Here is an editorial that appeared in the Standard May 4th regarding the Morgan Council allowing developments to be belt on known or potential slide areas. Weber County should also take note.
Thursday, May 4, 2006
For weeks, now, this newspaper has been filled with stories about hillsides moving and the miserable consequences for the people who own homes on, or below, those sliding hills.
It strikes us as both curious and a bit callous, then, to hear some comments being made by Morgan County Council members.
But first, some history: The County Council voted a couple of weeks ago to allow about 830 homes on 1,200 acres in Mountain Green. And in Phase 2 of the development, which will see 149 homes, there are 76 homes on lots that could, potentially, experience some kind of sliding in years ahead.
The county is requiring, then, that the buyers of the 76 homes be made aware that the possibility of instability exists.
"There's a certain amount of buyer beware," Councilman Bart Smith explained. "The county is doing its part to put them on notice."
The Standard-Examiner's correspondent Deanne Winterton quoted Morgan County Engineer Austin Rowser as being even blunter: "History has proven that (those lots) may not be the best place to build. Small failures are always a reality, but we do not have a county ordinance to address grading of the lots."
That sounds a lot like leaders washing their hands of the decision to let development proceed on hillsides that everyone agrees may become unstable.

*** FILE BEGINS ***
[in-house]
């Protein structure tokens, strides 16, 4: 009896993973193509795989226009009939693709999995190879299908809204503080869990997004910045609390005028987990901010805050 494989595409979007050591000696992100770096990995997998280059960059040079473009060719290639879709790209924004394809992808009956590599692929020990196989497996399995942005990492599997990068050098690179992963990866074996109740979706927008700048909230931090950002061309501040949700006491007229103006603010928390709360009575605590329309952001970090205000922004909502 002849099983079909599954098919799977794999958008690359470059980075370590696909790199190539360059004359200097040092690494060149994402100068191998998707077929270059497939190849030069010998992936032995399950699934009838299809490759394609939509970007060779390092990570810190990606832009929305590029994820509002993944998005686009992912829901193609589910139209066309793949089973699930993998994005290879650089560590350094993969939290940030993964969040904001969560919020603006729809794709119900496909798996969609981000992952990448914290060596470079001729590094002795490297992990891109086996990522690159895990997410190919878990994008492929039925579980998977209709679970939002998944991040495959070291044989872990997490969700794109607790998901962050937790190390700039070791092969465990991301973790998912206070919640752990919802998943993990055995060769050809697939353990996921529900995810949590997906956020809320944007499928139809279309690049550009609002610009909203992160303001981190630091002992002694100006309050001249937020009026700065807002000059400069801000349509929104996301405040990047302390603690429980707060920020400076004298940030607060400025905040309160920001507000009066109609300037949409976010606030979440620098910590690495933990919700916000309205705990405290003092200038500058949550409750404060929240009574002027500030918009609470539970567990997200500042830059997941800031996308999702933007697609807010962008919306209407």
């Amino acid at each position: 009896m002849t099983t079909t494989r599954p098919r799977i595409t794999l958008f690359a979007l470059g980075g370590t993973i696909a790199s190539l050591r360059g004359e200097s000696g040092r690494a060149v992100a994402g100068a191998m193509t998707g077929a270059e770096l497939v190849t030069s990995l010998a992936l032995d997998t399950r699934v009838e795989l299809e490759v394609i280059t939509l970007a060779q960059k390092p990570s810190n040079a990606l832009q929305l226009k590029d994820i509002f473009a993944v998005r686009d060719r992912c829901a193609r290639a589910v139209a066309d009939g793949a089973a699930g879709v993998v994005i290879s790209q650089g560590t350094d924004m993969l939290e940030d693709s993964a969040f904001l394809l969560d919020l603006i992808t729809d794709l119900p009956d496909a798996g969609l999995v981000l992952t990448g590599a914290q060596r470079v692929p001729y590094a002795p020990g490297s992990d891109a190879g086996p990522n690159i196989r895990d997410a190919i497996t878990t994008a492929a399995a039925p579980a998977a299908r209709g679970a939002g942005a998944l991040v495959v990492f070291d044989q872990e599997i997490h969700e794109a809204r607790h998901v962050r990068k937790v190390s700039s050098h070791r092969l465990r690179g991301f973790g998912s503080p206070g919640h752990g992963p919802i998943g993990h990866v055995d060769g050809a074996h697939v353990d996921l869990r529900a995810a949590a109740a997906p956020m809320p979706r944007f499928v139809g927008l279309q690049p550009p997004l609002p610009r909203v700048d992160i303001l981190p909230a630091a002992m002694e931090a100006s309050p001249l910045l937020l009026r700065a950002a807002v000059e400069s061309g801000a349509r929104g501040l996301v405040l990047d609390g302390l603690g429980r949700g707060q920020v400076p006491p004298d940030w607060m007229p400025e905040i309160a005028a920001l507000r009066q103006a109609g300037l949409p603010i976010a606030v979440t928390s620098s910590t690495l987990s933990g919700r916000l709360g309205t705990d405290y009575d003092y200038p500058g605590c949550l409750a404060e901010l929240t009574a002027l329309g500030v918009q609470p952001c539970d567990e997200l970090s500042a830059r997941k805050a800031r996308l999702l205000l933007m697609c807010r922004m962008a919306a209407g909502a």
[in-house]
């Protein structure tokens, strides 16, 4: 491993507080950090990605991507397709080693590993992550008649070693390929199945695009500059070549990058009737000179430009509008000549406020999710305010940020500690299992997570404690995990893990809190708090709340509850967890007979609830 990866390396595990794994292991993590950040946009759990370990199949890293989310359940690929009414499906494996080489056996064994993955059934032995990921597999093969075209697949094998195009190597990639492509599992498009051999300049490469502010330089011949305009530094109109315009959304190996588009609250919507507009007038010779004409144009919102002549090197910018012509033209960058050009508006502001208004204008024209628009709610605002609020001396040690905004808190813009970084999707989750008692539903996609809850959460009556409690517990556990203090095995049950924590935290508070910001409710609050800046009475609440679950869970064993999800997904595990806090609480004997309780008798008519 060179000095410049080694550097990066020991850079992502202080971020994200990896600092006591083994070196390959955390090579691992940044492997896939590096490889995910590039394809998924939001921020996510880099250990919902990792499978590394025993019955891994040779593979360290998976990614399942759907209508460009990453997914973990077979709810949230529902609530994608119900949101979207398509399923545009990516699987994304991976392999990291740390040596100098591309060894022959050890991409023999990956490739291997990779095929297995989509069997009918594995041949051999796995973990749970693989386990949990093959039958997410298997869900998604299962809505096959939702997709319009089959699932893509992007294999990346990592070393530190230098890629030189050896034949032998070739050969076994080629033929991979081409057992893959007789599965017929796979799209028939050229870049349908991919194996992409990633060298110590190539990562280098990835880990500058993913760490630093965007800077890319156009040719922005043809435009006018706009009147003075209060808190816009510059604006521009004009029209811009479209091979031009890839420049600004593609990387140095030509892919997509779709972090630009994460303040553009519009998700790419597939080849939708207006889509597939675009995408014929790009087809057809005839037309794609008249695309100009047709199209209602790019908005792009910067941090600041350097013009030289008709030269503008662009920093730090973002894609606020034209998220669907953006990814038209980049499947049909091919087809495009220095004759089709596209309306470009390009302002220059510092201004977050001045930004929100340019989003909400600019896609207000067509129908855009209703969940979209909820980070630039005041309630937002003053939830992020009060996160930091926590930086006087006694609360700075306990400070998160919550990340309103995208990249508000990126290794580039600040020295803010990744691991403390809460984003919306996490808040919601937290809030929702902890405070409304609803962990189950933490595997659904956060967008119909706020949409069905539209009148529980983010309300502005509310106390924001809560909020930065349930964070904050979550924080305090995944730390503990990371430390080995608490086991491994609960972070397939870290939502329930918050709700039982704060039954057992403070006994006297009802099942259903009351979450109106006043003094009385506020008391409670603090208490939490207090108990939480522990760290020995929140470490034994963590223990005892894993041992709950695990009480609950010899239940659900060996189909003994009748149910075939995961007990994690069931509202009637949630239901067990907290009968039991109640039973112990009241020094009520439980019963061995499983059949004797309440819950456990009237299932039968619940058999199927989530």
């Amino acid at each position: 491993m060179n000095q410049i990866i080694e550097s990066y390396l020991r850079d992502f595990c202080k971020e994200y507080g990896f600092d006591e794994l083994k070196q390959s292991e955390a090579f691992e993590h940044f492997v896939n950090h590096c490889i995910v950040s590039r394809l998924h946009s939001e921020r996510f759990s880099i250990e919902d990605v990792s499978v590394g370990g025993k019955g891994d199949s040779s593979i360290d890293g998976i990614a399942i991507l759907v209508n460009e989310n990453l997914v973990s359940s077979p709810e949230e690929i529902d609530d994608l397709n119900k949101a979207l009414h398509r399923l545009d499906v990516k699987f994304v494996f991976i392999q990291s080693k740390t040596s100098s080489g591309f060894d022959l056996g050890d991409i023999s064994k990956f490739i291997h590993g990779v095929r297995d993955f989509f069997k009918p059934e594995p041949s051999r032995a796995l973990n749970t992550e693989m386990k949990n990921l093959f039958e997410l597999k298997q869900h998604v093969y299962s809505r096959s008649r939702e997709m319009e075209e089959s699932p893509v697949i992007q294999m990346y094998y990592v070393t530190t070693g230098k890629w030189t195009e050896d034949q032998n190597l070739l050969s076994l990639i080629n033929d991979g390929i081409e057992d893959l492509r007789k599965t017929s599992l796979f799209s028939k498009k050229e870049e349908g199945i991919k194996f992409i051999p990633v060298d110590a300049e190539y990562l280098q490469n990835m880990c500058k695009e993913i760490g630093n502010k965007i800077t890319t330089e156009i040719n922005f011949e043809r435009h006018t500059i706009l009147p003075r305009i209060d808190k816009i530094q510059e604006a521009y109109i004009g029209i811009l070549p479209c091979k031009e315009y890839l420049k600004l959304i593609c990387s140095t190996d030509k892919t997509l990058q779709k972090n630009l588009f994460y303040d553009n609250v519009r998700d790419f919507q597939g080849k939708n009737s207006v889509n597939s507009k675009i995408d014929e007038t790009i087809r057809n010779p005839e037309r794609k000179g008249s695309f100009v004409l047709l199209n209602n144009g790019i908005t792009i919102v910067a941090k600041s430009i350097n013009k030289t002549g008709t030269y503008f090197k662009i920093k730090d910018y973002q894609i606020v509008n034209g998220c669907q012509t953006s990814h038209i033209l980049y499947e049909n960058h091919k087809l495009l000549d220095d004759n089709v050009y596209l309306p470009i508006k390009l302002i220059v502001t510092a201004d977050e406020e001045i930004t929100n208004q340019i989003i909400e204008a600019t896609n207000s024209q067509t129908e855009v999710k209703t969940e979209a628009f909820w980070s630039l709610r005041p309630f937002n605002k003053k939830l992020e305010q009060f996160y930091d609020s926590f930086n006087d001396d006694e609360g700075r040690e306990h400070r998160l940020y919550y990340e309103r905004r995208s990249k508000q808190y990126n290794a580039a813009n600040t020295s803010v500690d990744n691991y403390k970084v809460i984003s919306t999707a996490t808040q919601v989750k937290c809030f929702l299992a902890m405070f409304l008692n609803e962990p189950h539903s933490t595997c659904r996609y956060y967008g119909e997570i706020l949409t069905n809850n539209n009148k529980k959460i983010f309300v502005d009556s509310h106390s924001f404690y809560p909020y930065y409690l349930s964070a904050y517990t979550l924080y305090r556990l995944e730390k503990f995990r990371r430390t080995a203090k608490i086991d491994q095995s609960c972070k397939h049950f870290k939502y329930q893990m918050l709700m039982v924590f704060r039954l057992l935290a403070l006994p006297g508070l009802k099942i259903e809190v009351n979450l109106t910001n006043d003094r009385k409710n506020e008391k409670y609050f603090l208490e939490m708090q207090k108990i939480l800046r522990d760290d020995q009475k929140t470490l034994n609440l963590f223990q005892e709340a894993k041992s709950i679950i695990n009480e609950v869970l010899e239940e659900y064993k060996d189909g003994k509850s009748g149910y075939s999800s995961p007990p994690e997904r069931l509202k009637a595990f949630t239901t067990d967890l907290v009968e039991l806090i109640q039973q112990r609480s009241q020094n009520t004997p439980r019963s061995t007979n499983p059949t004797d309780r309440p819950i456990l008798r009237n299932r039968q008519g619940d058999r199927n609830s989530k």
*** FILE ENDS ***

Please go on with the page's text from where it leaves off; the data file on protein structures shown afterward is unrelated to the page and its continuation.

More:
Losers in the 4-3 vote -- not counting the homeowners who may be out of luck someday when their homes become uninhabitable -- were the council members who think the majority is making a mistake. Councilman David Gardiner summed it up when he said, "We have to be concerned when we hear the heartache of people with landslides on their land. I feel we're setting a very dangerous precedent."
No kidding. If Morgan County doesn't have adequate laws on the books to give its leaders the power to stop development of homes on land that may slide, it should begin investigating its options in that regard. Furthermore, if those homes are built, the possibility of slides better be known to every buyer of every home in perpetuity. Likewise, lending institutions and insurance companies should be examining whether or not it's a good idea to finance and insure homes built on potential slide areas.
As for the morality of building homes on potentially unstable lots, in a perfect world nobody would attempt such a thing. But we understand that people demand to live on hillsides and will pay a premium price for the opportunity. The developer, Gardner Development operating under the name Cottonwood Creek LLC, should be able to give homeowners some assurance that it has built homes that won't be ruined by slides. If it can't, maybe it should re-evaluate whether or not those homes should be built.